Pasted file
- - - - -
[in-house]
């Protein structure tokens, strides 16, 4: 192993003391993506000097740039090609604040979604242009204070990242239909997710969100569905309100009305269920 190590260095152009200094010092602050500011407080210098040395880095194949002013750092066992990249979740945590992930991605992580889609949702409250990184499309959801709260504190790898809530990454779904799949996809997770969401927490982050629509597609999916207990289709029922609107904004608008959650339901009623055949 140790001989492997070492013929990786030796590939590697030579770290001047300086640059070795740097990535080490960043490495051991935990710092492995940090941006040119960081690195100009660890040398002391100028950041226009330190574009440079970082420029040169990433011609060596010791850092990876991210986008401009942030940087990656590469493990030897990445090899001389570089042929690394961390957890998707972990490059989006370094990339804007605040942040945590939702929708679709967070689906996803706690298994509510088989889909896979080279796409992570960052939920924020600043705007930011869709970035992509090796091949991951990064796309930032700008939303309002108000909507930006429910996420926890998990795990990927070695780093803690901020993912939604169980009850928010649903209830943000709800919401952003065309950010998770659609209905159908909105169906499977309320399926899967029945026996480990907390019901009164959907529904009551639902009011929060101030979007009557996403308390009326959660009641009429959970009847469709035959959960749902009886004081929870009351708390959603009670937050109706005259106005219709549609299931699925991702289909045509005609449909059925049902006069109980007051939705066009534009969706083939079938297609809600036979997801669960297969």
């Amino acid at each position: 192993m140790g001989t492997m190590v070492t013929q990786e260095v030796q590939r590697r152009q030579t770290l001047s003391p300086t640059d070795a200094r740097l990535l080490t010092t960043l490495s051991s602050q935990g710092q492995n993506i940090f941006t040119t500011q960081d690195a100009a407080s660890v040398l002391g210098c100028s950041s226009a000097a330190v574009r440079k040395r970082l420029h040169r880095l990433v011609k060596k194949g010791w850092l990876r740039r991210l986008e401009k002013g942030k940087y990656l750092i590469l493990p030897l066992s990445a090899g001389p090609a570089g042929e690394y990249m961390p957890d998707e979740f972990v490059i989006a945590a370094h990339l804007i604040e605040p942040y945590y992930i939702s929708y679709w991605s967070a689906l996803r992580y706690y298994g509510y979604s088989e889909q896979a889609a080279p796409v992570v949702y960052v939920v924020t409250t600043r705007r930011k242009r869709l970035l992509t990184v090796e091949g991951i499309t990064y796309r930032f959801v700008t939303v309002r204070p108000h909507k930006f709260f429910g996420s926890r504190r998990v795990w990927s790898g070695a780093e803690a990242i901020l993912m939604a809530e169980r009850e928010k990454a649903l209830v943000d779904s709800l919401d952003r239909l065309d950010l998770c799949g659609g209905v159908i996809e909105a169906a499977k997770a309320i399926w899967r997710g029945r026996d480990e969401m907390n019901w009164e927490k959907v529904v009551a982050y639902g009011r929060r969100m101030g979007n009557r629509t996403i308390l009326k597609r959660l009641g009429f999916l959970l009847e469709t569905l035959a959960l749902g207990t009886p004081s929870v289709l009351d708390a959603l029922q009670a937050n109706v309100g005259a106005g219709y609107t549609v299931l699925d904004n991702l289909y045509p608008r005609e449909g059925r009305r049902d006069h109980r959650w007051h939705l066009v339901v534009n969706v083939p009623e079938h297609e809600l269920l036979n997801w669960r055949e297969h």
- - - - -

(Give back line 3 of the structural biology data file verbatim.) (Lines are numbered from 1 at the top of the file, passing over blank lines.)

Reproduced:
């Amino acid at each position: 192993m140790g001989t492997m190590v070492t013929q990786e260095v030796q590939r590697r152009q030579t770290l001047s003391p300086t640059d070795a200094r740097l990535l080490t010092t960043l490495s051991s602050q935990g710092q492995n993506i940090f941006t040119t500011q960081d690195a100009a407080s660890v040398l002391g210098c100028s950041s226009a000097a330190v574009r440079k040395r970082l420029h040169r880095l990433v011609k060596k194949g010791w850092l990876r740039r991210l986008e401009k002013g942030k940087y990656l750092i590469l493990p030897l066992s990445a090899g001389p090609a570089g042929e690394y990249m961390p957890d998707e979740f972990v490059i989006a945590a370094h990339l804007i604040e605040p942040y945590y992930i939702s929708y679709w991605s967070a689906l996803r992580y706690y298994g509510y979604s088989e889909q896979a889609a080279p796409v992570v949702y960052v939920v924020t409250t600043r705007r930011k242009r869709l970035l992509t990184v090796e091949g991951i499309t990064y796309r930032f959801v700008t939303v309002r204070p108000h909507k930006f709260f429910g996420s926890r504190r998990v795990w990927s790898g070695a780093e803690a990242i901020l993912m939604a809530e169980r009850e928010k990454a649903l209830v943000d779904s709800l919401d952003r239909l065309d950010l998770c799949g659609g209905v159908i996809e909105a169906a499977k997770a309320i399926w899967r997710g029945r026996d480990e969401m907390n019901w009164e927490k959907v529904v009551a982050y639902g009011r929060r969100m101030g979007n009557r629509t996403i308390l009326k597609r959660l009641g009429f999916l959970l009847e469709t569905l035959a959960l749902g207990t009886p004081s929870v289709l009351d708390a959603l029922q009670a937050n109706v309100g005259a106005g219709y609107t549609v299931l699925d904004n991702l289909y045509p608008r005609e449909g059925r009305r049902d006069h109980r959650w007051h939705l066009v339901v534009n969706v083939p009623e079938h297609e809600l269920l036979n997801w669960r055949e297969h």